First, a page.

Benjamin Kafri, Bloomberg New Energy Finance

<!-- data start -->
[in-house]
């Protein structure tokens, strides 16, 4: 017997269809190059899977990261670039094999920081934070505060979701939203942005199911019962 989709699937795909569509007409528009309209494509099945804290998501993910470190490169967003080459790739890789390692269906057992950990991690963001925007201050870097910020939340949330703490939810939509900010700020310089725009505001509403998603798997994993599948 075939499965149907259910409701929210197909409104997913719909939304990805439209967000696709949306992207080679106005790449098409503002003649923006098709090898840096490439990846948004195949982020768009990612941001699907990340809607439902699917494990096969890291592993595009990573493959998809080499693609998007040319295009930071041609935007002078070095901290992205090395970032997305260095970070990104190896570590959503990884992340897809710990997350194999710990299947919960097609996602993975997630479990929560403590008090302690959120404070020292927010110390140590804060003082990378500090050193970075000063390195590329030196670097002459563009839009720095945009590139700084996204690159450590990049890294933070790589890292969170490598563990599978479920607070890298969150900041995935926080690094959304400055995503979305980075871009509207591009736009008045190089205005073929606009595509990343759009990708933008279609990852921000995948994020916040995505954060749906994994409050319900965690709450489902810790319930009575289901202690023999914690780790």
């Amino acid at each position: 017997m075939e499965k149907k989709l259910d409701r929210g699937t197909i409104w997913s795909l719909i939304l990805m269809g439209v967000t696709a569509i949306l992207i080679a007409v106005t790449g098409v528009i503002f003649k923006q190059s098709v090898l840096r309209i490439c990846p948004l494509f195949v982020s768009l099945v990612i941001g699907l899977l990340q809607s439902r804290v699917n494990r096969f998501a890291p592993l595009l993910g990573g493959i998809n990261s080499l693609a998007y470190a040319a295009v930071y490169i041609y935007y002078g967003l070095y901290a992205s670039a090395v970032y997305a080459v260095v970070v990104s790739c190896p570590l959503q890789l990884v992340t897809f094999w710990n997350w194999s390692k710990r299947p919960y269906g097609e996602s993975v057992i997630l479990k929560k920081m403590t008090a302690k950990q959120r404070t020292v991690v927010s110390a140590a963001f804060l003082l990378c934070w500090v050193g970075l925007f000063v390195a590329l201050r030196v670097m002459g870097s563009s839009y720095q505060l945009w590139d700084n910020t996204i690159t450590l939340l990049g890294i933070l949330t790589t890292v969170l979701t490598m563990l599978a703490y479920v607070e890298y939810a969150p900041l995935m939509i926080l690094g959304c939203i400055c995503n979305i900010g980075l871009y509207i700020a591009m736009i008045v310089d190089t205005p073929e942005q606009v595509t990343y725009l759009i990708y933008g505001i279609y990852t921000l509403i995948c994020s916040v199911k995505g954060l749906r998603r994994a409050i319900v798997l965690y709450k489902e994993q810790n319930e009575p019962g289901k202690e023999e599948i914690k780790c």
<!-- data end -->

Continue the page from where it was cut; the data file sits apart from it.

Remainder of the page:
Global energy investment in clean energy has increased from around $52bn in 2004 to $243bn in 2010 including: technology development; equipment and manufacture scale up; projects and asset/company mergers; and acquisitions and refinancing. Drivers of growth have included rooftop solar in the EU and investment in China which in 2010 totalled around $47bn, more than double any other country. The levels of investment have varied between different indexes, with many showing a sharp decline in 2008/09 compared to historic growth. Over the next 3 years it is anticipated that 2011 will show strong levels of investment, but 2012 is expected to be difficult with the expiring of US subsidies, a peak in wind in China, EU economic problems and fading green stimulus packages; other potential influences include falling technology costs, the potential for low gas prices, the quick deployment of electric vehicles and the impact of emerging economies. Within the UK there is a large growth in renewables and power prices are not incentivising new thermal plant. The risk of the lights going out is slim, but increasing renewables deployment may cause problems around intermittency and/or negative prices in times of low demand.  It is suggested that these potential challenges do not warrant pre-emptive intervention in the power market.

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